Guardian journalists should be "more vigilant" in ensuring that they avoid using antisemitic tropes or language, according to the paper's readers' editor.
Addressing "the increase in complaints of antisemitism" in his weekly column, Chris Elliott said the Guardian was seen as being "especially critical of the Israeli government" and that this had led to concerns it is "carrying material that either lapses into language resonant of antisemitism or is, by its nature, antisemitic".
He said that although website moderators were trained to spot "the kind of language long associated with antisemitic tropes", more care was needed to identify coded references such as the word Zionist "being used as a synonym for Jew".
Mr Elliott said that in his view, incidents of antisemitic content being published were inadvertent, but added: "We must be more vigilant to ensure our voice in the debate is not diminished because our reputation has been tarnished."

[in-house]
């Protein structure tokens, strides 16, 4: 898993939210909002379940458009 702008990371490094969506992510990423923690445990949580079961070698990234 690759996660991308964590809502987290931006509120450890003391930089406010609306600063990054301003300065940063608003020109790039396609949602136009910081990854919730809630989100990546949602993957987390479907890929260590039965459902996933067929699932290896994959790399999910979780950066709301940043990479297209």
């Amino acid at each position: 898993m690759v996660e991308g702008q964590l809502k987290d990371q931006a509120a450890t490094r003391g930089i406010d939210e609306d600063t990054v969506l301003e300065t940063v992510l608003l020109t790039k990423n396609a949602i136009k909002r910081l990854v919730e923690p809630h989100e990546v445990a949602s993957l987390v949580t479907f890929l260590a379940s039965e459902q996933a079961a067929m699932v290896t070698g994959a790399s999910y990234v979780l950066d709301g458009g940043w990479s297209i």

The article came in the wake of a reader backlash over Deborah Orr's column about the release of Gilad Shalit, in which she complained that "so many Zionists believe… that the lives of the chosen are of hugely greater consequence than those of their unfortunate neighbours".
She was criticised by David Aaronovitch for using "one of the most poisonous tropes in antisemitism" and apologised for her "badly chosen" words, but said that "accusations of antisemitism have also been intemperate".
According to its own research, in 2010 Israel was the sixth most written about country on the Guardian website, coming ahead of Iran and Zimbabwe. And last week Gail Simmons, contributor to the Guardian - as well as the Spectator, the Independent and the Telegraph - tweeted: "Hitler was a Zionist which explains a lot about Zionism."